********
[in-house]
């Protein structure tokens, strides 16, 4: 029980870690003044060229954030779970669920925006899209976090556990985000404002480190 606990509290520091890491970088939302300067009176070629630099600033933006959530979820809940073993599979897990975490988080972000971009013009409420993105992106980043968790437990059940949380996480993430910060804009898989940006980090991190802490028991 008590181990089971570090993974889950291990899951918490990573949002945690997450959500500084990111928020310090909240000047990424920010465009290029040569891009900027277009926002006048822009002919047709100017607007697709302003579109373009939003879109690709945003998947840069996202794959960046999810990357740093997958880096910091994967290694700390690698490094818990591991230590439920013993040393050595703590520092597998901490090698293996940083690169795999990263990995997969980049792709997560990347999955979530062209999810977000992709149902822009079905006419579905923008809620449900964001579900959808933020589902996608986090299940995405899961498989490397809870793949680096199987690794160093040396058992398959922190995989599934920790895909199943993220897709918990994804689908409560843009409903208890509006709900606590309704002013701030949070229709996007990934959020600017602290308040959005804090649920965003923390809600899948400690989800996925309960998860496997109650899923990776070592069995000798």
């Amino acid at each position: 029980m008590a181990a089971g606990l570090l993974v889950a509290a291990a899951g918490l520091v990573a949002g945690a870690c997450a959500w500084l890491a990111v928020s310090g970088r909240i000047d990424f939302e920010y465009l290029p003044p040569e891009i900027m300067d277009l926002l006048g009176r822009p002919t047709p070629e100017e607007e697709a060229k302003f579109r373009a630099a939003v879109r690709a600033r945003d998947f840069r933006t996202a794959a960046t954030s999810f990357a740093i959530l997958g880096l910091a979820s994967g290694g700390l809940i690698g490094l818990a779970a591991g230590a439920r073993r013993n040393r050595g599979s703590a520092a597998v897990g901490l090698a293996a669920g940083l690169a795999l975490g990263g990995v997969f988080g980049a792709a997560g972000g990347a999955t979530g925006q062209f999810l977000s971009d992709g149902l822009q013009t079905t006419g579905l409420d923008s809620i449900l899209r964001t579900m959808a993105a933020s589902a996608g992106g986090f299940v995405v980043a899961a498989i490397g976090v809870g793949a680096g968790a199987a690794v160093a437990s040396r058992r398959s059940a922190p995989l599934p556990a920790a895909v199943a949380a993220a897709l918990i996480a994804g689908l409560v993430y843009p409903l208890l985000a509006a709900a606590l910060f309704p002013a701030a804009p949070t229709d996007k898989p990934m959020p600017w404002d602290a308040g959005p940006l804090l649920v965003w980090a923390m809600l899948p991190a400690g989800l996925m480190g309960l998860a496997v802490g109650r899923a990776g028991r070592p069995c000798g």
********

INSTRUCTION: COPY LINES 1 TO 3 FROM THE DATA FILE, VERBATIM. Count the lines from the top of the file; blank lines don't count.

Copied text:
[in-house]
């Protein structure tokens, strides 16, 4: 029980870690003044060229954030779970669920925006899209976090556990985000404002480190 606990509290520091890491970088939302300067009176070629630099600033933006959530979820809940073993599979897990975490988080972000971009013009409420993105992106980043968790437990059940949380996480993430910060804009898989940006980090991190802490028991 008590181990089971570090993974889950291990899951918490990573949002945690997450959500500084990111928020310090909240000047990424920010465009290029040569891009900027277009926002006048822009002919047709100017607007697709302003579109373009939003879109690709945003998947840069996202794959960046999810990357740093997958880096910091994967290694700390690698490094818990591991230590439920013993040393050595703590520092597998901490090698293996940083690169795999990263990995997969980049792709997560990347999955979530062209999810977000992709149902822009079905006419579905923008809620449900964001579900959808933020589902996608986090299940995405899961498989490397809870793949680096199987690794160093040396058992398959922190995989599934920790895909199943993220897709918990994804689908409560843009409903208890509006709900606590309704002013701030949070229709996007990934959020600017602290308040959005804090649920965003923390809600899948400690989800996925309960998860496997109650899923990776070592069995000798």
């Amino acid at each position: 029980m008590a181990a089971g606990l570090l993974v889950a509290a291990a899951g918490l520091v990573a949002g945690a870690c997450a959500w500084l890491a990111v928020s310090g970088r909240i000047d990424f939302e920010y465009l290029p003044p040569e891009i900027m300067d277009l926002l006048g009176r822009p002919t047709p070629e100017e607007e697709a060229k302003f579109r373009a630099a939003v879109r690709a600033r945003d998947f840069r933006t996202a794959a960046t954030s999810f990357a740093i959530l997958g880096l910091a979820s994967g290694g700390l809940i690698g490094l818990a779970a591991g230590a439920r073993r013993n040393r050595g599979s703590a520092a597998v897990g901490l090698a293996a669920g940083l690169a795999l975490g990263g990995v997969f988080g980049a792709a997560g972000g990347a999955t979530g925006q062209f999810l977000s971009d992709g149902l822009q013009t079905t006419g579905l409420d923008s809620i449900l899209r964001t579900m959808a993105a933020s589902a996608g992106g986090f299940v995405v980043a899961a498989i490397g976090v809870g793949a680096g968790a199987a690794v160093a437990s040396r058992r398959s059940a922190p995989l599934p556990a920790a895909v199943a949380a993220a897709l918990i996480a994804g689908l409560v993430y843009p409903l208890l985000a509006a709900a606590l910060f309704p002013a701030a804009p949070t229709d996007k898989p990934m959020p600017w404002d602290a308040g959005p940006l804090l649920v965003w980090a923390m809600l899948p991190a400690g989800l996925m480190g309960l998860a496997v802490g109650r899923a990776g028991r070592p069995c000798g």